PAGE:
If you’ve ever wondered why some plants thrive in one location but struggle in your own backyard you’ll be likely to find explanations in the soil below. Xanthe White examines the five main soil types found in New Zealand and offers advice on how to get the best from each one by working in harmony with nature.

Complete with ingredients guides for each soil type and ideas and design features to enhance its fertility, this is an essential companion for anyone looking to establish a new garden or improve their existing one.

Random House New Zealand

Supplied by Penguin Random House New Zealand

Reviewed by Jacqui

Okay, now this is something different. It’s a gardening book, and I have a few of those; but it’s also intended to be a science book. It is a book about the science of soil, specifically about New Zealand soils, which are notoriously deficient in a whole bunch of nutrients.

Now, I’m hardly an expert in the field, but I do have a background in both science and education, and I have to say that this work is somewhat inadequate in both departments. The author is a landscape gardener, and clearly very experienced in her field, but I can sense a certain lack of depth to her understanding of the geology and chemistry that underlie soil science.

The book is organised by the types of soils; but what is missing is the section at the beginning that describes soil types, how they come about, and how to tell them apart so you know what you’re dealing with. I have misgivings as a science educator when terms like pH are used without explanation, because I know that many people have forgotten what chemistry they learned in high school, and some won’t even got far enough to have come across that concept.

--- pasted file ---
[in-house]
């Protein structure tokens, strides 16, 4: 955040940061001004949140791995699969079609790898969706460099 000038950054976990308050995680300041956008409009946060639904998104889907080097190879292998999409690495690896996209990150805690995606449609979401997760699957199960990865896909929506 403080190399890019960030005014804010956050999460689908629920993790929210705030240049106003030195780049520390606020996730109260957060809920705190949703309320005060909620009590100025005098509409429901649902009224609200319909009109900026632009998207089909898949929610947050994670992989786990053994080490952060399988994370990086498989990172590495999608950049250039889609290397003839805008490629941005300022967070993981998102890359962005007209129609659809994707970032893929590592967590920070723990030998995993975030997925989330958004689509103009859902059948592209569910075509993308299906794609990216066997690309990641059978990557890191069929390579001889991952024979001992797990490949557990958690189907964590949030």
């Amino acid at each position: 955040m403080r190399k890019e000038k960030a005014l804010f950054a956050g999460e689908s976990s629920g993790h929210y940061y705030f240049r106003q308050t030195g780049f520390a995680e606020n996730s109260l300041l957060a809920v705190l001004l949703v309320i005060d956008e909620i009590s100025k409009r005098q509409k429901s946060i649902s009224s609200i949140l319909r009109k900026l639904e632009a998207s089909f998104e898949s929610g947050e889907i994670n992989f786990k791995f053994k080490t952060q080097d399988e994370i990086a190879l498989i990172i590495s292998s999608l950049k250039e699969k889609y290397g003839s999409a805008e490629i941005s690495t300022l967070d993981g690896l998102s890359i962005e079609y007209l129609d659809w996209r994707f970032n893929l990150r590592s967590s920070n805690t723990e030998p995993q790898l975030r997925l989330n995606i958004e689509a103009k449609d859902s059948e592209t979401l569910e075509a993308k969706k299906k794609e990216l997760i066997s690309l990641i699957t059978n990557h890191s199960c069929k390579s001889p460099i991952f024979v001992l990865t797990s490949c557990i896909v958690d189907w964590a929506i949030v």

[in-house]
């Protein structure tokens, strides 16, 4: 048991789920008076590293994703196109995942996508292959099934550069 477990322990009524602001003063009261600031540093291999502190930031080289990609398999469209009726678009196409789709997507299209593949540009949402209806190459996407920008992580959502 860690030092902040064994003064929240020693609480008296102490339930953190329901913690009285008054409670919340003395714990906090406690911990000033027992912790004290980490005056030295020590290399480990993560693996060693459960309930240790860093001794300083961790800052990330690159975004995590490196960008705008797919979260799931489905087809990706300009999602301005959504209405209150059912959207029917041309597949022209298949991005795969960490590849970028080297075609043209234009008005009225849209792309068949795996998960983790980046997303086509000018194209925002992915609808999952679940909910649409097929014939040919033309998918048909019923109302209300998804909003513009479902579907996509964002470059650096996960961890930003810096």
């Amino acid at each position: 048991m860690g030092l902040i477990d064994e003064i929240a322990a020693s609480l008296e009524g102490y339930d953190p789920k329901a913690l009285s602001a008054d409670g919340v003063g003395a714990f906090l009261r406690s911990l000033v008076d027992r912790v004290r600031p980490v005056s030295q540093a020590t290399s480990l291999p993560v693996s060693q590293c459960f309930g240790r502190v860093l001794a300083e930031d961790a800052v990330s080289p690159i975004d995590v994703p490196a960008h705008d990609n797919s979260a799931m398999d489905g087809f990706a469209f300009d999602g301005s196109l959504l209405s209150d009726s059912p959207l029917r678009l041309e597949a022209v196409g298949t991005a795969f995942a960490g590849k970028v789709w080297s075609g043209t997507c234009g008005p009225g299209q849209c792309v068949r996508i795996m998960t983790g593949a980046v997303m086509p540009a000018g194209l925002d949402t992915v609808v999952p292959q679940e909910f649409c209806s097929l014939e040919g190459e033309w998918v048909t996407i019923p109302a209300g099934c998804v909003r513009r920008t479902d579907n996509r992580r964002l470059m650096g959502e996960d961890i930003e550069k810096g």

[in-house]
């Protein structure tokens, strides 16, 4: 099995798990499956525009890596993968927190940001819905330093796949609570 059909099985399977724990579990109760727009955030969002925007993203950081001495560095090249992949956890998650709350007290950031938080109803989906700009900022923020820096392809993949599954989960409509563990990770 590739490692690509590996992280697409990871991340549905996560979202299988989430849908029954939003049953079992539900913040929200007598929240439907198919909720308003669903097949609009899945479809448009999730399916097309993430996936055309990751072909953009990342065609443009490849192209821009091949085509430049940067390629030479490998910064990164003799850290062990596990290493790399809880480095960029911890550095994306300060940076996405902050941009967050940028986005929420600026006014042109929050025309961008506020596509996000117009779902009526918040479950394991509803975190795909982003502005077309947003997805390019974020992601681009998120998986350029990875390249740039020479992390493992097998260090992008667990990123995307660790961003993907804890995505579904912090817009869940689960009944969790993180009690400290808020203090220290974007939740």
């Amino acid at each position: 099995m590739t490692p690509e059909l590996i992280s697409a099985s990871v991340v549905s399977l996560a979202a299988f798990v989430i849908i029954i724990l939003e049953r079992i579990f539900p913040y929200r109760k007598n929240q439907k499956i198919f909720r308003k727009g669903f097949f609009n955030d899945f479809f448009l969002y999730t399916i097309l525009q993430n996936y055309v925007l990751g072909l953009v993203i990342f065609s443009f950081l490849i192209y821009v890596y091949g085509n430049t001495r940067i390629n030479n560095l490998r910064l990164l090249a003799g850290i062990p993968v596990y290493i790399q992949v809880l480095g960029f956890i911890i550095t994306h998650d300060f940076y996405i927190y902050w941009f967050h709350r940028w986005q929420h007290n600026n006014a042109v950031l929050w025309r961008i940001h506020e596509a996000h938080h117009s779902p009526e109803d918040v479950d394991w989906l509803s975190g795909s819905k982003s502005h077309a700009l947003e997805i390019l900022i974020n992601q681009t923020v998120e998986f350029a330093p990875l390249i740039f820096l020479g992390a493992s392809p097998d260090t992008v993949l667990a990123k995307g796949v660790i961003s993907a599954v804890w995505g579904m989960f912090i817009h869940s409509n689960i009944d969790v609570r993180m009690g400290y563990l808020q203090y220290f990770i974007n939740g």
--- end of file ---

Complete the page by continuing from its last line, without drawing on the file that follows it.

There’s a lot of wordage given over to anecdotal material, which might be interesting, but isn’t always relevant. It all seems a bit superficial.

If you’re looking for the good dirt on New Zealand dirt, this book might entertain you for a while, but I think you’d soon be looking elsewhere for something more solid.

After a daring chase across the globe, Tim Barnabas and Clara Calland have brought Clara’s scientist father’s secret formula to Westralia. Here, much of Australia is simply too hot to be habitable by day. Duke Malcolm, of the Imperial Security Service, transports Claras rebel-father to a prison in Eastern Australia, hoping to bait her into attempting a rescue. Clara looks to Tim for help, only to find he has fled a racist incident into the desert. She takes a burrowing machine know as a “steam mole” in search of him. The two head to Eastern Australia, where they discover an invading force with plans to take Westralia.


Published by Pyr

Purchased from Bookwyrms (some time ago)

Reviewed by Jacqui Smith

This is the sequel to Dave’s young adult novel Cuttlefish which I reviewed recently, and features the continuing adventures of Tim Barnabas and Clara Calland. Tim, along with the crew of the Cuttlefish, is stuck in Westralia, while the submarine is repaired. He takes a job working on the steam moles, digging tunnels to the mines north of the Tropic of Capricorn where it has become so hot that the trains must go underground. Only it all goes wrong, and he escapes into the desert… Meanwhile, Clara’s mother is poisoned by an Imperial agent and is sick in hospital. Clara learns that her father is incarcerated in Imperial territory in Queensland, and sets about attempting a rescue. When she finds Tim is missing, she steals a scout steam mole and follows him out into the desert.

I think you can see where this is going. You get a rollicking steampunk adventure, with a touch of romance, set in the Australian desert. It’s a lot of fun. The star of the show, however, is not the characters, but the steam mole itself. Dave does a masterwork job of creating this wonderful steampunk device, making it thoroughly believable.

The story ends happily for all concerned, save the villains, who get what they deserve. Perhaps it’s a bit simplistic for some, but I found it a good read, and one I can happily recommend to young and old, especially if they are fascinated by unusual mechanical devices.